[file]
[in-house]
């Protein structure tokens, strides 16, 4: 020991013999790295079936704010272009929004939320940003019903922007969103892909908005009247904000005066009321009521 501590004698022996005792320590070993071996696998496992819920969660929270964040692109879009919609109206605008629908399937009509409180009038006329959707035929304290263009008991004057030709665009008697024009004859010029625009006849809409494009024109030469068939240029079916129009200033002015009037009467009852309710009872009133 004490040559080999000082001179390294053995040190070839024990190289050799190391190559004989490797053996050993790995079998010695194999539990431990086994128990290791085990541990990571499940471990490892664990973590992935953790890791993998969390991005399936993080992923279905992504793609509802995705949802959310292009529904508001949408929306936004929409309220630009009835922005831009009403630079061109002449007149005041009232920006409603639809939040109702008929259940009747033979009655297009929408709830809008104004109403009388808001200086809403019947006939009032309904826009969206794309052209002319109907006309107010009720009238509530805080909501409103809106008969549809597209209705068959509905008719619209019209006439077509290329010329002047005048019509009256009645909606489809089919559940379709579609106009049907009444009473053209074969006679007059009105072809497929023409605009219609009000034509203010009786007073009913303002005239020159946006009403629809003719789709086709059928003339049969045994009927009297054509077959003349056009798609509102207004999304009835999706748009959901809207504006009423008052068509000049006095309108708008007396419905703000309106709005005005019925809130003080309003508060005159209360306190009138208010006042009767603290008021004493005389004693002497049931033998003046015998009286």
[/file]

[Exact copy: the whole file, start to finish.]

[in-house]
């Protein structure tokens, strides 16, 4: 020991013999790295079936704010272009929004939320940003019903922007969103892909908005009247904000005066009321009521 501590004698022996005792320590070993071996696998496992819920969660929270964040692109879009919609109206605008629908399937009509409180009038006329959707035929304290263009008991004057030709665009008697024009004859010029625009006849809409494009024109030469068939240029079916129009200033002015009037009467009852309710009872009133 004490040559080999000082001179390294053995040190070839024990190289050799190391190559004989490797053996050993790995079998010695194999539990431990086994128990290791085990541990990571499940471990490892664990973590992935953790890791993998969390991005399936993080992923279905992504793609509802995705949802959310292009529904508001949408929306936004929409309220630009009835922005831009009403630079061109002449007149005041009232920006409603639809939040109702008929259940009747033979009655297009929408709830809008104004109403009388808001200086809403019947006939009032309904826009969206794309052209002319109907006309107010009720009238509530805080909501409103809106008969549809597209209705068959509905008719619209019209006439077509290329010329002047005048019509009256009645909606489809089919559940379709579609106009049907009444009473053209074969006679007059009105072809497929023409605009219609009000034509203010009786007073009913303002005239020159946006009403629809003719789709086709059928003339049969045994009927009297054509077959003349056009798609509102207004999304009835999706748009959901809207504006009423008052068509000049006095309108708008007396419905703000309106709005005005019925809130003080309003508060005159209360306190009138208010006042009767603290008021004493005389004693002497049931033998003046015998009286």